case report

Do we Need Laparatomy in Every Pnuemoperitoneum Xrs?

Haitham Akram Saimeh*

King Faisal Speciality Hospital and Research Centre, Saudi Arabia

*Corresponding author: Haitham Akram Saimeh, King Faisal Speciality Hospital and Research Centre, Saudi Arabia

Received Date: 11 August, 2021 Accepted Date: 16 August, 2021 Published Date: 20 August, 2021

Citation: Saimeh HA. (2021) Do we Need Laparatomy in Every Pnuemoperitoneum Xrs? Ann Case Report 6: 694. DOI: 10.29011/2574-7754.100694


The presence of free air within the peritoneal cavity is referred as pneumoperitoneum, there are several causes which lead to it most commonly perforated abdominal organs mainly perforated peptic ulcers, other causes include penetrating traumatic injury, inflammatory conditions such as mega colon [1]. In over 90% of the patients the presence of intraperitoneal free air is a sign of hollow viscus perforation. On the other hand, the presence of pneumoperitoneum does not always indicate intraabdominal perforation therefore may not always be an indication fore laparotomy. The main aim of this case report is to raise awareness that each case of pneumoperitoneum should be individualized taking into consideration if any of the etiological factors are present, in order to avoid performing unnecessary laparotomy.


A 64-year-old gentle man, known case of sacral chondroma that perforated many times together with consistent recurrences, with multiple time surgical excision and palliative radiotherapy treatment. The patient presented to the emergency department with picture of abdominal pain and vomiting, without constipation and fever. On physical examination, the patient was conscious and oriented, heart rate: 110 beats per minute, temperature: 37 Celsius, and blood pressure: 136/71. There was tenderness on the upper abdomen and general abdominal distention. In the rectum, there was soft stool and blood was seen on the gloves. Hard mass was felt at the buttock area at 3 o’clock. Abdominal CT-scan was done and showed diffuse dilatation of the bowel loops together with pneumoperitoneum, suggestive of hallow viscus perforation. Multidisciplinary team assessment and impression concluded that the patient was currently stable and having a perforated viscus. The management plan set was to admit the patient, place him on nasogastric tube, NPO, blood culture was done, and cross match of 2 units of packed red blood cells were ordered to prepare for operating theatre the next morning. The patient was taken to the operating room for laparotomy, the findings of the greater omentum pneumoperitoneum, no perforated viscus with possible rupture of one of the bullae giving the picture of pneumoperitoneum.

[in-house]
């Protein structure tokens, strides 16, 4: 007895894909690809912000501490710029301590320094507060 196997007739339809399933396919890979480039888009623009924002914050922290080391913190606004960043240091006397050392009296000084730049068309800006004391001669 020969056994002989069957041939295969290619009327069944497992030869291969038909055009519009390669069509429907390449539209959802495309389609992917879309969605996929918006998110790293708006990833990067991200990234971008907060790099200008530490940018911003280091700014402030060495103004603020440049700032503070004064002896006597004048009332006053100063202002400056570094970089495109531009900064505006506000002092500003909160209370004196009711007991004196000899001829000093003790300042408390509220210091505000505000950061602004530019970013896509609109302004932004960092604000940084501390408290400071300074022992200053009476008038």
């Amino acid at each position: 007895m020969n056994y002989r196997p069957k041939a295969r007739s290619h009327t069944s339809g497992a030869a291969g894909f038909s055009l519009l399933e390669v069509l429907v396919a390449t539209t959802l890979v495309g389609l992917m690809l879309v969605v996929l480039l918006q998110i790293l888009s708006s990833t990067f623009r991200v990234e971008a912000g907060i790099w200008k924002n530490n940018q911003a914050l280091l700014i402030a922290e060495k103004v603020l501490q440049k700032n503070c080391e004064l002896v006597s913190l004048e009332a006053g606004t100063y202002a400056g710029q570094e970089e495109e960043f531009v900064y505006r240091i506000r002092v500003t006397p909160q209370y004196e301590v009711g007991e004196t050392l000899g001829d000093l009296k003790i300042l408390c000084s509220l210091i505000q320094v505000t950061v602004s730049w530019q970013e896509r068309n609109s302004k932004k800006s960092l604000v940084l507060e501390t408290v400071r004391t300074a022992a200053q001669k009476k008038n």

As previously mentioned, pneumoperitoneum is referred as the presence of air within the peritoneal cavity. There are two types of pneumoperitonea, spontaneous pneumoperitoneum which is characterized by intraperitoneal gas that’s not associated with gastrointestinal tract perforation and no clear aetiology being identified. On the other hand, surgical pneumoperitoneum usually indication of bowel perforation which requires an emergent exploratory laparotomy. Surgical pneumoperitoneum constitutes 85-90% of all pneumoperitoneum cases, on the other hand nonsurgical pneumoperitoneum represents 5-15% of all cases [2,3].

Medicine physicians together with surgeons should assess the patient clinical history and do appropriate and adequate physical abdominal examination to avoid carrying any unnecessary laparotomy. If signs and symptoms of peritonitis are absent conservative management is preferred to avoid the burden and consequences of unnecessary surgery. Regarding our case, in addition to the CT-scan report, the patient clinical presentation did require surgical intervention, therefore conservative treatment in such case presentation was not considered as a good management plan to be set, since there was reasonable surgical etiological cause that could be recognized.

Below are attached CT-scans that showed dilated bowel loops and dilated transverse colon respectively.


Appreciation of each surgical case together with the individualized case risk factors should raise awareness to reduce carrying unnecessary laparotomy. Therefore, detailed history in addition to clinical physical examination should be done before setting the management plan.

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